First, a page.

10. I love the Hubbard quote. I think I’m pretty decisive. I don’t think too much about most things. I tend to just jump in and then figure it out as I go. This causes my husband some consternation since he’s about as opposite of decisive as a person can be. Hopefully in the long run, we balance each other out!

    Liked by 1 person

  11. Phoenicia, I do not have a problem making decisions but will always try to make them based on information I’ve gathered first. That way I pretty well know what I’m getting into – If it turns out to be the wrong decision, fine, re-assess and make a new one.


  12. Once you make a decision it does you no good to second guess yourself. You’ll drive yourself crazy if you do. You’re going to make some good decisions in life and your going to make some questionable ones. We all do.


  13. Love this quote. “It does not take much strength to do things, but it takes a great deal of strength to decide what to do.”
    I am very decisive in business as well as in life. I make a decision and try never to second guess as my first decision is usually the right one.


  14. Great article Phoenicia! Several years ago I choose to leave the corporate world with it’s large safety net and abundance of policies and procedures and went to work for an independent hotel. Something the general manager said to me applies here – “The really exciting thing is we have the freedom to make all our own decisions … and the really scary thing is we have all the freedom to make all our own decisions.” I didn’t realize it at that time but what he was tactfully pointing out to me was that the buck stops with us – no policies or upper management to fall back on. You decide, you own the consequences. Best job of my life … except for the one I have now of course. 🙂


  15. In most situations I’m decisive Phoenicia. And my decisions, while I do research and gather input from others, is in the end my own. If things don’t go according to plans, if I find myself stuck in a poor decision, I keep my eye on my spirit, meaning, I pray more! Excellent post.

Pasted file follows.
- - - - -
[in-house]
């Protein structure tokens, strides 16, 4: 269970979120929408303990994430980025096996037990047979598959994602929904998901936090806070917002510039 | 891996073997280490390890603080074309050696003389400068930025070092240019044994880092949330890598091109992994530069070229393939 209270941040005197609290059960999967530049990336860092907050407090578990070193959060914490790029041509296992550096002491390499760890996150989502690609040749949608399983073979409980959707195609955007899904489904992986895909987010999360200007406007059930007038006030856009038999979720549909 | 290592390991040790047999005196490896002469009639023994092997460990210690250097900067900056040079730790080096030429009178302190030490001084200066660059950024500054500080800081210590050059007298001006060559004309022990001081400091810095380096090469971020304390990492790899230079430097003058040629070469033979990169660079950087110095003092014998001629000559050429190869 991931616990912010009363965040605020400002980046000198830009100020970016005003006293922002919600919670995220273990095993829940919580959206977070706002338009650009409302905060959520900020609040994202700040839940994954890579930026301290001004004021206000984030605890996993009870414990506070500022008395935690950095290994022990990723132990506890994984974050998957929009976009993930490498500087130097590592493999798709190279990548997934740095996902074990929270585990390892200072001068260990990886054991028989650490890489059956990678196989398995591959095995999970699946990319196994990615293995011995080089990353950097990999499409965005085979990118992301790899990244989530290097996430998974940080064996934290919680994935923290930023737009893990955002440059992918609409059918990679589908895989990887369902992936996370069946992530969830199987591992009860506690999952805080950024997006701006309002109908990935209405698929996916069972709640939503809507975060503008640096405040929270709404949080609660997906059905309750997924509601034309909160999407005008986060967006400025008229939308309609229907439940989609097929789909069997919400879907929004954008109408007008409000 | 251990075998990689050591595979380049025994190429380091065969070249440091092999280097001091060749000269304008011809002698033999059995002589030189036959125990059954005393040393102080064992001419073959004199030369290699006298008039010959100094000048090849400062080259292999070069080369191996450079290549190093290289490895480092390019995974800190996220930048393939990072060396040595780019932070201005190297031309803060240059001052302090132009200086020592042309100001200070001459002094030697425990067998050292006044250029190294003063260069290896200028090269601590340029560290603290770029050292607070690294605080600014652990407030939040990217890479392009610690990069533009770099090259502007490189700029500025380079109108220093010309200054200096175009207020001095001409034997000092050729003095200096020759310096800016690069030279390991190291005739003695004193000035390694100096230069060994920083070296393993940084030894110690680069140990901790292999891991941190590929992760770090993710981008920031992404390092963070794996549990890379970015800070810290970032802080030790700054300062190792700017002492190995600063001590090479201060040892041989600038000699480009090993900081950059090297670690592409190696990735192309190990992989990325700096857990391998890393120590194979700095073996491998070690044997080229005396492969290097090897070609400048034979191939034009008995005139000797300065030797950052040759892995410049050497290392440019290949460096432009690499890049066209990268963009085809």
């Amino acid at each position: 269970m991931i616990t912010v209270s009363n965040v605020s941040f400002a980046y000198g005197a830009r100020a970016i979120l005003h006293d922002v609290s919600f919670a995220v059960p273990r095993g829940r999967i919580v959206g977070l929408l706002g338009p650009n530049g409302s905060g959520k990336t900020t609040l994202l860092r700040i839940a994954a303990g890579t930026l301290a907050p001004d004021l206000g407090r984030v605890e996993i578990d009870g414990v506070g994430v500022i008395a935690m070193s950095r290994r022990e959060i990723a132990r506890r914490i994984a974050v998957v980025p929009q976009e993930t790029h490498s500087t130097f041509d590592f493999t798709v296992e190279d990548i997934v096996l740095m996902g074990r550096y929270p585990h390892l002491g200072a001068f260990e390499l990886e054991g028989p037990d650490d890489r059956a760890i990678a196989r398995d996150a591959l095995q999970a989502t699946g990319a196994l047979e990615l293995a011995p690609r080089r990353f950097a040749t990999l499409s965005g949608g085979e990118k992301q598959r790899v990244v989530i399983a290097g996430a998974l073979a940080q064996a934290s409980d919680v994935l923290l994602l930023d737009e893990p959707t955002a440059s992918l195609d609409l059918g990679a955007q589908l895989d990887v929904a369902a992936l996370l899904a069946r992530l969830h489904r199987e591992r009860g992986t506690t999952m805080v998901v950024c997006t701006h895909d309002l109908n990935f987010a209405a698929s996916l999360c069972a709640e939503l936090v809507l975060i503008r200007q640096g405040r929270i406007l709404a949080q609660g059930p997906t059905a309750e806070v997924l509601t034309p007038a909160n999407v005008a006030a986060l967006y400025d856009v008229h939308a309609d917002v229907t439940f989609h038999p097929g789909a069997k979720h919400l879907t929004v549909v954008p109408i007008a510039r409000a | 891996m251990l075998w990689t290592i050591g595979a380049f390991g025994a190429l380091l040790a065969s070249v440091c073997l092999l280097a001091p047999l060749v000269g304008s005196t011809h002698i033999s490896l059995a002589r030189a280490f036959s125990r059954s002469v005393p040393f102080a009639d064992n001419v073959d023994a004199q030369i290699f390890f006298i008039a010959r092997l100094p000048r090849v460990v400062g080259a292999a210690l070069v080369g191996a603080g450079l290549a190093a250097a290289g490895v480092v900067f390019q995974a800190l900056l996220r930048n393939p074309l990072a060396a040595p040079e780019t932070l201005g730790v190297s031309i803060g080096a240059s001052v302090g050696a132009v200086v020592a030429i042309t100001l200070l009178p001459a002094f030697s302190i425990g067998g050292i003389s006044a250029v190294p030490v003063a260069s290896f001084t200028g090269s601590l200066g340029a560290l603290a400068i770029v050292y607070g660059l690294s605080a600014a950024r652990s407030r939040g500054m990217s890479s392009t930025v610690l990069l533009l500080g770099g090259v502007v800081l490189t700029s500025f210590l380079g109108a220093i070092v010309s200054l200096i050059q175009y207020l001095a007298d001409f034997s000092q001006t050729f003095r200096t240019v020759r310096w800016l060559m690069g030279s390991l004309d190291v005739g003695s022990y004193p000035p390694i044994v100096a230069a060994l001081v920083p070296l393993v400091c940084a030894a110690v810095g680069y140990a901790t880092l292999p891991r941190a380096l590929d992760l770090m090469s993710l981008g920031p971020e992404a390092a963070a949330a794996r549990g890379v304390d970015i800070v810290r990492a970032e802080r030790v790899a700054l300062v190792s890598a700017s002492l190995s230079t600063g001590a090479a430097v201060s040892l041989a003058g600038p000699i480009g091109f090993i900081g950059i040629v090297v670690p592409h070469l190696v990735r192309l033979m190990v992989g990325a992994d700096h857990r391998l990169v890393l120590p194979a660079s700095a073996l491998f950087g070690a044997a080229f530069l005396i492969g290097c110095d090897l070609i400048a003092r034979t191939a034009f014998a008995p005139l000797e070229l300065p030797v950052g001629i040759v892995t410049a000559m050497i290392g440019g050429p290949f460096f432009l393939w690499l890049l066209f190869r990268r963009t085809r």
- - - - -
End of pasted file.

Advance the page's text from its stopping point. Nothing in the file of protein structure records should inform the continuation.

16. All human beings on and off in life come to a crossroads and have to take huge decisions that amount t,o more or less, win or lose. There’s simply no avoiding it. The only thing we can do is find out as much as possible, get advice and when we feel we have enough information make a decision. When we fail we have to learn and move on. Is there anything in life we learn as much from as failure? Richard Branson could not afford to fail when he started out but he failed, learnt and moved on.


  17. I think life is a series of decisions and consequences. The thought doesn’t weigh me down though, probably because I am very slow to make decisions. I ruminate, reflect on all the forseeable outcomes, consider the worst and best case scenarios, decide if ‘the juice is worth the squeeze’ take some time to listen to my heart an consider what decision I would make if I didn’t care about following the crowd, or what other people might think, then an I put off making the decision for as long as I can without changing the key elements cos I’ve waited too long, an finally, when I have no other choice, I make the decision. With such a long lead-in time (eg the piercing at 17 that looked cool but I’d been thinking about it for 3 years, knew with certainty I really wanted and still love it.) decisions or changes that look quick and impulsive are usually the opposite! I also hav decided (!) not to worry about consequences – I can’t predict paradigm shifts, nor control external things that will alter the impact of my decision. I therefore always make decisions in a spirit of hope. The goalposts will change, but that doesn’t have to be a bad thing, nor will it not necessarily work against me. An in the unfortunate scenario where it looks that way, I just need to evaluate the new situation and make another decsion! Good luck with yours Phoenicia!


    1. Thank you for your epic post – pleased I gave you much food for thought!

      You have made some great points;

      1. You go with your heart
      2. The goal posts will change in the course of time

      A piercing eh …………………..

      Liked by 1 person

  18. Thanks for this post. I feel that while I’m not horrible at decision making, I do need to feel more comfortable with taking risk. I often get nervous making big decisions because I don’t know if it is 100% the right choice – but of course, nobody ever knows. And many do say that if you feel nervous, you’re in the right place, but you need to be able to move through the nerves to be successful.


  19. SO very true. I think it depends, for me, on how much weight I give the outcome of the decision I am trying to make. Sometimes we paralyze ourselves by giving to much weight to the outcome I try if I sense I a doing this, to step back and remind myself that if I make a mistake,it will NOT be then end of the world!

    Liked by 1 person

  20. Hmmm! How true. Your decision today determines how your tomorrow will be. Hence we need to own our decisions since we know…how our tomorrow plans out is dependent on what we decide today.
    Thought provoking!